Besides the smut there is also, of course, the horror, notably films brought to my attention by the proprietor of this very website in his essential book Ten Years Of Terror: British Horror Films Of The 1970s. Of the book’s main section of 142 titles I’ve seen all but one flick, and that pesky flick is Whispers Of Fear (1976), which David tells me has basically been disowned by its director Harry Bromley Davenport, so we’re unlikely to ever see a release. But you never know: until last year The Face Of Darkness (1976) lingered in the same no-release purgatory, but then the BFI stuck it on a Blu-ray collection. A section at the back of the book details borderline cases, and there are three I’ve yet to see: House Of The Damned (1974) (half-Spanish and apparently crap); The Quatermass Conclusion (1979) (a feature compilation of the ITV series, and very hard to see as a standalone); and the Ingrid Pitt starring Nobody Ordered Love (1972) (completely lost, and not actually even a horror, but included because everybody used to think it was).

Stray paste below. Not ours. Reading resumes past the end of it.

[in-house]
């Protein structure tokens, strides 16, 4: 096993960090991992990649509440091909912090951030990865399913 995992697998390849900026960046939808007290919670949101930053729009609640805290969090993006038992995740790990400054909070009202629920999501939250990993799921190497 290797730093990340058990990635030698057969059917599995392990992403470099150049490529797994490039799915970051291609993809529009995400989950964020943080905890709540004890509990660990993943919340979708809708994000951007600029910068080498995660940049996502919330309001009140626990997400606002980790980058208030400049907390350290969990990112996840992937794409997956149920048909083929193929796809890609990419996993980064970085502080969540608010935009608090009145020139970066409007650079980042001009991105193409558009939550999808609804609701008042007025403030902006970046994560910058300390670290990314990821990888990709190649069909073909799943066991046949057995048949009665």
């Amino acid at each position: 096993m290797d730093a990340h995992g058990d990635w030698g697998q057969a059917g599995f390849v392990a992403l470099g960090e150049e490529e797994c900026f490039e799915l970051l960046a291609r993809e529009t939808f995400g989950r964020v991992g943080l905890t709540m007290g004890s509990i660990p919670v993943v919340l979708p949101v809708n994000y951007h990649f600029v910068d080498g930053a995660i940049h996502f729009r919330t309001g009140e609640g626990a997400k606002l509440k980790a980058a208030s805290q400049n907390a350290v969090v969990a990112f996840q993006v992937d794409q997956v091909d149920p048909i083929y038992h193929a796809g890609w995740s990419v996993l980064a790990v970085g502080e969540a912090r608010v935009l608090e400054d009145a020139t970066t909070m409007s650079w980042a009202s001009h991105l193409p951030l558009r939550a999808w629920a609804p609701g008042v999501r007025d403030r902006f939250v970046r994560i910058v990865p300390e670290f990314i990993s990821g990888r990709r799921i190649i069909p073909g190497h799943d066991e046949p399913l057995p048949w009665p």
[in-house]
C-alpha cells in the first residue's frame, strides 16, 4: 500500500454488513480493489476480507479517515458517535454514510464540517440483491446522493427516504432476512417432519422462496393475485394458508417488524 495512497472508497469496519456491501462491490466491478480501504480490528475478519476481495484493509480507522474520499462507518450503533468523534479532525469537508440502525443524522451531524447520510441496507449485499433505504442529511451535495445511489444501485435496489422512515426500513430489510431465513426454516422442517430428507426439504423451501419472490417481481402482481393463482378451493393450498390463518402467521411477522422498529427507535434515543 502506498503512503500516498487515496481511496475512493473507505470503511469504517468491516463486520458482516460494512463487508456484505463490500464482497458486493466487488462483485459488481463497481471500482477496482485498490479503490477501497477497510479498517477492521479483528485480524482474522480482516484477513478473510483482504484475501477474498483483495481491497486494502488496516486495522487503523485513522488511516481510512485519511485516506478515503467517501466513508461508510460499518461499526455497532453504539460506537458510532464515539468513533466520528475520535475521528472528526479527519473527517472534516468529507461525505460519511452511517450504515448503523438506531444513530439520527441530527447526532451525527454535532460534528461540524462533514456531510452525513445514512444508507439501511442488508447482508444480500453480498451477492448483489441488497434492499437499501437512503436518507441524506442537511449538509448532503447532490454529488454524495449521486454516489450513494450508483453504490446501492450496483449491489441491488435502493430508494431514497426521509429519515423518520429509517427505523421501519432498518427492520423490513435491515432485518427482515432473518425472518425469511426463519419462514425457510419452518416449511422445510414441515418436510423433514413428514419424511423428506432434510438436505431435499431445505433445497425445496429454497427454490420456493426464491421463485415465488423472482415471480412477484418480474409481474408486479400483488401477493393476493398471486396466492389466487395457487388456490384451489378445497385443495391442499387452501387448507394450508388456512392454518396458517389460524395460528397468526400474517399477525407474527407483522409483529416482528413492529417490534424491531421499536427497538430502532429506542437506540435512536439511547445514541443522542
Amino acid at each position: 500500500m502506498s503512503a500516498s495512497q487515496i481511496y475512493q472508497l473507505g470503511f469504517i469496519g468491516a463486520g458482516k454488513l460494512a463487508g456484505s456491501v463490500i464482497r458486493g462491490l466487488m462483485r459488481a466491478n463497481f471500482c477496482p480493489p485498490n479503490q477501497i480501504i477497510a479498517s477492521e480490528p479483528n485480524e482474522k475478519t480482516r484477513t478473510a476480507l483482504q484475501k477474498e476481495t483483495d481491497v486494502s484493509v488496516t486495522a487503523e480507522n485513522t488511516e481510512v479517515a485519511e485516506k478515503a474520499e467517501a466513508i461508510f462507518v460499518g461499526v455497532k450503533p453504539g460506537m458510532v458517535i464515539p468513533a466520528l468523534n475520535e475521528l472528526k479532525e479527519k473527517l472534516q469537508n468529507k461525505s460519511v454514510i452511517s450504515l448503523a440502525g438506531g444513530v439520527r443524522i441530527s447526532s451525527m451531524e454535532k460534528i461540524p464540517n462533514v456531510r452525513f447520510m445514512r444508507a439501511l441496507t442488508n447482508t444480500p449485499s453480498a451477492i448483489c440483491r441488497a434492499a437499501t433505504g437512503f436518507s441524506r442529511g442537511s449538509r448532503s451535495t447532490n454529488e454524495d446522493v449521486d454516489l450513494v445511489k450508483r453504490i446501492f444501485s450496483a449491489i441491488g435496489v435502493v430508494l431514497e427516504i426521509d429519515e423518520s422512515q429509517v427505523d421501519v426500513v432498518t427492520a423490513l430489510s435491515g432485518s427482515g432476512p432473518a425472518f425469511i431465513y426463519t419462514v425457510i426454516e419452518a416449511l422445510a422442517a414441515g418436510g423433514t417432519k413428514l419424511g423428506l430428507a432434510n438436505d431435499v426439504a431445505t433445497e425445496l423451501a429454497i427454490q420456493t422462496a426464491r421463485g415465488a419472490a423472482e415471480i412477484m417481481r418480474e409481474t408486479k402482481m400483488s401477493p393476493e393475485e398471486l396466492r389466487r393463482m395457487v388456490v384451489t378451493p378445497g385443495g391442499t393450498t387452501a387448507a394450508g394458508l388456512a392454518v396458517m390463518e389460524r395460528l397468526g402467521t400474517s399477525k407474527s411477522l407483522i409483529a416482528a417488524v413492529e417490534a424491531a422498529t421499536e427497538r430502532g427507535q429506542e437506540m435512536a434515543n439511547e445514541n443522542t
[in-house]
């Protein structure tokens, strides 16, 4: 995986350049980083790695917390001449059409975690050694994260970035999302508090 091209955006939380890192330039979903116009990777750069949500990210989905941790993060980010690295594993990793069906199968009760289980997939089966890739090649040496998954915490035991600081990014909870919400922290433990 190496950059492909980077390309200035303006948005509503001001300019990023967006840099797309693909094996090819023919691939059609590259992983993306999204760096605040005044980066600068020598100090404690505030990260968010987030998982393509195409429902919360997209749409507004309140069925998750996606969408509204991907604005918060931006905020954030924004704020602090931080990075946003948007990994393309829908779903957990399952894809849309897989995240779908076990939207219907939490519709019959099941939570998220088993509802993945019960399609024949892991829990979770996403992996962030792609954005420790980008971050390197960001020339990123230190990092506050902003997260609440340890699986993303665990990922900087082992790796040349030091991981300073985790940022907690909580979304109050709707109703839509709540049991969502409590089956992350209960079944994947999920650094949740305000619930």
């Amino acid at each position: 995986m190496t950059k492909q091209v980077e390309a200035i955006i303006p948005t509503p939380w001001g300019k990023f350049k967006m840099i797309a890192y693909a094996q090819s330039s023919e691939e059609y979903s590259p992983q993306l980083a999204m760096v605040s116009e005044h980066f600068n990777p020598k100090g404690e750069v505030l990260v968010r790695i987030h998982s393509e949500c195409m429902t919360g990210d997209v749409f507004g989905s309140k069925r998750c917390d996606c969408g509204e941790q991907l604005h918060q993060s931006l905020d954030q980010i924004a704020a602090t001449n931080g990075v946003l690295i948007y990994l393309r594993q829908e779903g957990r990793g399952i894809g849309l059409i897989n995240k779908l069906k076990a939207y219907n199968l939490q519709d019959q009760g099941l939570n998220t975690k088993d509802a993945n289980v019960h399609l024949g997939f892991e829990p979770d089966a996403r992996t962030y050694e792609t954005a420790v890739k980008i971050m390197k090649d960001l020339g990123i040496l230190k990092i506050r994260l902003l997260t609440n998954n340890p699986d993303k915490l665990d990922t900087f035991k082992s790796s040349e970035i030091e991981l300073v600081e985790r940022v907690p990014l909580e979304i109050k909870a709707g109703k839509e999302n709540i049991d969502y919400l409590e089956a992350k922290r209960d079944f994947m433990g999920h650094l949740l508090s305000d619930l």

You’ll see a pattern emerging, and get a further insight into my weird psychological makeup, when I tell you I’m also after Children’s Film Foundation entry Egghead’s Robot (1970), because it’s the only British genre movie I haven’t watched in Alan Frank’s The Science Fiction And Fantasy Film Handbook; Girl In His Pocket (1957) and Magic Spectacles (1961), because they’re the only nudie cuties in Bill Warren’s epic Fifties sci-fi movies book Keep Watching The Skies! that I haven’t seen; and The Return Of Sherlock Holmes (1929), The Hound Of The Baskervilles (1931) and The Missing Rembrandt (1932), the only three Holmes films I haven’t seen that are included in Steinbrunner and Michaels’ The Films Of Sherlock Holmes. Similarly, there are five Tarzan films in Scott Tracy Griffin’s Tarzan On Film I’ve not watched, but three of them are probably lost forever (The Romance Of Tarzan (1918), The Revenge Of Tarzan (1920) and Tarzan The Mighty (1928)), and two of them, Tarzan’s Jungle Rebellion (1967) and Tarzan’s Deadly Silence (1970), might as well be. Those two are actually feature-length big-screen compilations of episodes of the Ron Ely Tarzan TV series – someone once said to me, “Oh, you can get hold of the TV series, just watch them there,” and I was like, “NO! It needs to be the actual films,” because, as I say, I’m a freak. A militant completist at any rate.